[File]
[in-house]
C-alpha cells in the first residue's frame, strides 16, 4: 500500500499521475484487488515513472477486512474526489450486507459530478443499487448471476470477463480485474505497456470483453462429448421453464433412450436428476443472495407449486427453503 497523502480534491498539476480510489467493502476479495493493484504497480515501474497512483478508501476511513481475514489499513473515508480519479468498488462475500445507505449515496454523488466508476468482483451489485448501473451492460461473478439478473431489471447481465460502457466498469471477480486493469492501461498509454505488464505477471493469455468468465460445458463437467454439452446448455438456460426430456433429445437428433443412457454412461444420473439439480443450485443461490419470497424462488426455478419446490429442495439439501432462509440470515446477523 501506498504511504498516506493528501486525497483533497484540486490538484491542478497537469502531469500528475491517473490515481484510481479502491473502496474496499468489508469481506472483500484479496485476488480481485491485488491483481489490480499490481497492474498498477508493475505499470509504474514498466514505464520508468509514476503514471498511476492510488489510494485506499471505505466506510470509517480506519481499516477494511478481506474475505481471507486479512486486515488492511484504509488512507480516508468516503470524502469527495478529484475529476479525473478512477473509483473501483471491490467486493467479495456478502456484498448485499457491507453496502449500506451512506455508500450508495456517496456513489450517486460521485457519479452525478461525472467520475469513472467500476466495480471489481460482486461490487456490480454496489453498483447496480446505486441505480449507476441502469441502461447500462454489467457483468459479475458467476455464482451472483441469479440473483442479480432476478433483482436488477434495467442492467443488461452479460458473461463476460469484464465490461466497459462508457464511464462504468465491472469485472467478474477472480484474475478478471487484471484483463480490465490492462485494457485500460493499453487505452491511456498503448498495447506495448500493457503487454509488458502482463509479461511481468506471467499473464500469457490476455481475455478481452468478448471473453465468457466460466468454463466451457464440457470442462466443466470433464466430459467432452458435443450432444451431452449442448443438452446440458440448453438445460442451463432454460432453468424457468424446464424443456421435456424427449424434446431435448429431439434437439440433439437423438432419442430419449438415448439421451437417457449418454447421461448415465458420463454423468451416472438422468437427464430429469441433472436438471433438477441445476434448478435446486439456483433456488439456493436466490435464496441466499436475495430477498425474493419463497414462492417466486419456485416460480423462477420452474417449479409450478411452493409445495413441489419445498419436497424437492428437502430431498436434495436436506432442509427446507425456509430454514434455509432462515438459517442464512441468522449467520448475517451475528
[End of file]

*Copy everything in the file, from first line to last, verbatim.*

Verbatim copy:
[in-house]
C-alpha cells in the first residue's frame, strides 16, 4: 500500500499521475484487488515513472477486512474526489450486507459530478443499487448471476470477463480485474505497456470483453462429448421453464433412450436428476443472495407449486427453503 497523502480534491498539476480510489467493502476479495493493484504497480515501474497512483478508501476511513481475514489499513473515508480519479468498488462475500445507505449515496454523488466508476468482483451489485448501473451492460461473478439478473431489471447481465460502457466498469471477480486493469492501461498509454505488464505477471493469455468468465460445458463437467454439452446448455438456460426430456433429445437428433443412457454412461444420473439439480443450485443461490419470497424462488426455478419446490429442495439439501432462509440470515446477523 501506498504511504498516506493528501486525497483533497484540486490538484491542478497537469502531469500528475491517473490515481484510481479502491473502496474496499468489508469481506472483500484479496485476488480481485491485488491483481489490480499490481497492474498498477508493475505499470509504474514498466514505464520508468509514476503514471498511476492510488489510494485506499471505505466506510470509517480506519481499516477494511478481506474475505481471507486479512486486515488492511484504509488512507480516508468516503470524502469527495478529484475529476479525473478512477473509483473501483471491490467486493467479495456478502456484498448485499457491507453496502449500506451512506455508500450508495456517496456513489450517486460521485457519479452525478461525472467520475469513472467500476466495480471489481460482486461490487456490480454496489453498483447496480446505486441505480449507476441502469441502461447500462454489467457483468459479475458467476455464482451472483441469479440473483442479480432476478433483482436488477434495467442492467443488461452479460458473461463476460469484464465490461466497459462508457464511464462504468465491472469485472467478474477472480484474475478478471487484471484483463480490465490492462485494457485500460493499453487505452491511456498503448498495447506495448500493457503487454509488458502482463509479461511481468506471467499473464500469457490476455481475455478481452468478448471473453465468457466460466468454463466451457464440457470442462466443466470433464466430459467432452458435443450432444451431452449442448443438452446440458440448453438445460442451463432454460432453468424457468424446464424443456421435456424427449424434446431435448429431439434437439440433439437423438432419442430419449438415448439421451437417457449418454447421461448415465458420463454423468451416472438422468437427464430429469441433472436438471433438477441445476434448478435446486439456483433456488439456493436466490435464496441466499436475495430477498425474493419463497414462492417466486419456485416460480423462477420452474417449479409450478411452493409445495413441489419445498419436497424437492428437502430431498436434495436436506432442509427446507425456509430454514434455509432462515438459517442464512441468522449467520448475517451475528